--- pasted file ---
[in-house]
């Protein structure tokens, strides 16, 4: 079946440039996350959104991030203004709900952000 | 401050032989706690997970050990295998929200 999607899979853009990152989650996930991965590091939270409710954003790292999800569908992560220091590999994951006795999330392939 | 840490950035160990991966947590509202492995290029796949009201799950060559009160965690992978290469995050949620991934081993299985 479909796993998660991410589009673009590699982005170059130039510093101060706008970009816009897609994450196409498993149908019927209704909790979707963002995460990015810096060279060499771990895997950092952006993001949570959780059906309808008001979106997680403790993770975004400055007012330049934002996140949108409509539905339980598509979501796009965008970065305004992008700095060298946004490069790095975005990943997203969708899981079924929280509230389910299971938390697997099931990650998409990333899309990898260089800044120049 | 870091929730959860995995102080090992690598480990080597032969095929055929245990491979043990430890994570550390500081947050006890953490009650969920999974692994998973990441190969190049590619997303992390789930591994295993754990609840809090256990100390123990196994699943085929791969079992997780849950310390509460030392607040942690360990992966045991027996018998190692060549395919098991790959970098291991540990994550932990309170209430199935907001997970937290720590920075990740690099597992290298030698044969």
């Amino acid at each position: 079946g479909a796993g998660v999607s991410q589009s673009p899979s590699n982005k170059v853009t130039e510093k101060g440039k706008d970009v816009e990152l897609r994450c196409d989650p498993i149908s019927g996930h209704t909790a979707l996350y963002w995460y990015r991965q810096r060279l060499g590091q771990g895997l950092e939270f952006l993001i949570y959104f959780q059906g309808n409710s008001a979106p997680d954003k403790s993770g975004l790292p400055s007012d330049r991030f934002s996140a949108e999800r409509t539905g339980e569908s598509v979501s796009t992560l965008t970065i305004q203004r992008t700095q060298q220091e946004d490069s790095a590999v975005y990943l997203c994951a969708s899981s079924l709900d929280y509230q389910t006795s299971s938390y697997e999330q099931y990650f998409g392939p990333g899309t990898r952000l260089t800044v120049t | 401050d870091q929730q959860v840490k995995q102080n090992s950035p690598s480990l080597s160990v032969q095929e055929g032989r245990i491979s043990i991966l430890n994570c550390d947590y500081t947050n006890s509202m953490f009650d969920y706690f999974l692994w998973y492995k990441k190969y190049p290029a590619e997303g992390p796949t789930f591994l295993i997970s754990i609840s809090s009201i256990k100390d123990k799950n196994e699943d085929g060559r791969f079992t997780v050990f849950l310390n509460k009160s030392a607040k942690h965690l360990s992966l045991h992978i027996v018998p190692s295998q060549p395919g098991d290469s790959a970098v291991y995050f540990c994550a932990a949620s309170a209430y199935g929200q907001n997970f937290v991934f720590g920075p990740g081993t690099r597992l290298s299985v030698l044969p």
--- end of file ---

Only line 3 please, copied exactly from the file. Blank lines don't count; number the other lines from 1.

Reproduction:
């Amino acid at each position: 079946g479909a796993g998660v999607s991410q589009s673009p899979s590699n982005k170059v853009t130039e510093k101060g440039k706008d970009v816009e990152l897609r994450c196409d989650p498993i149908s019927g996930h209704t909790a979707l996350y963002w995460y990015r991965q810096r060279l060499g590091q771990g895997l950092e939270f952006l993001i949570y959104f959780q059906g309808n409710s008001a979106p997680d954003k403790s993770g975004l790292p400055s007012d330049r991030f934002s996140a949108e999800r409509t539905g339980e569908s598509v979501s796009t992560l965008t970065i305004q203004r992008t700095q060298q220091e946004d490069s790095a590999v975005y990943l997203c994951a969708s899981s079924l709900d929280y509230q389910t006795s299971s938390y697997e999330q099931y990650f998409g392939p990333g899309t990898r952000l260089t800044v120049t | 401050d870091q929730q959860v840490k995995q102080n090992s950035p690598s480990l080597s160990v032969q095929e055929g032989r245990i491979s043990i991966l430890n994570c550390d947590y500081t947050n006890s509202m953490f009650d969920y706690f999974l692994w998973y492995k990441k190969y190049p290029a590619e997303g992390p796949t789930f591994l295993i997970s754990i609840s809090s009201i256990k100390d123990k799950n196994e699943d085929g060559r791969f079992t997780v050990f849950l310390n509460k009160s030392a607040k942690h965690l360990s992966l045991h992978i027996v018998p190692s295998q060549p395919g098991d290469s790959a970098v291991y995050f540990c994550a932990a949620s309170a209430y199935g929200q907001n997970f937290v991934f720590g920075p990740g081993t690099r597992l290298s299985v030698l044969p």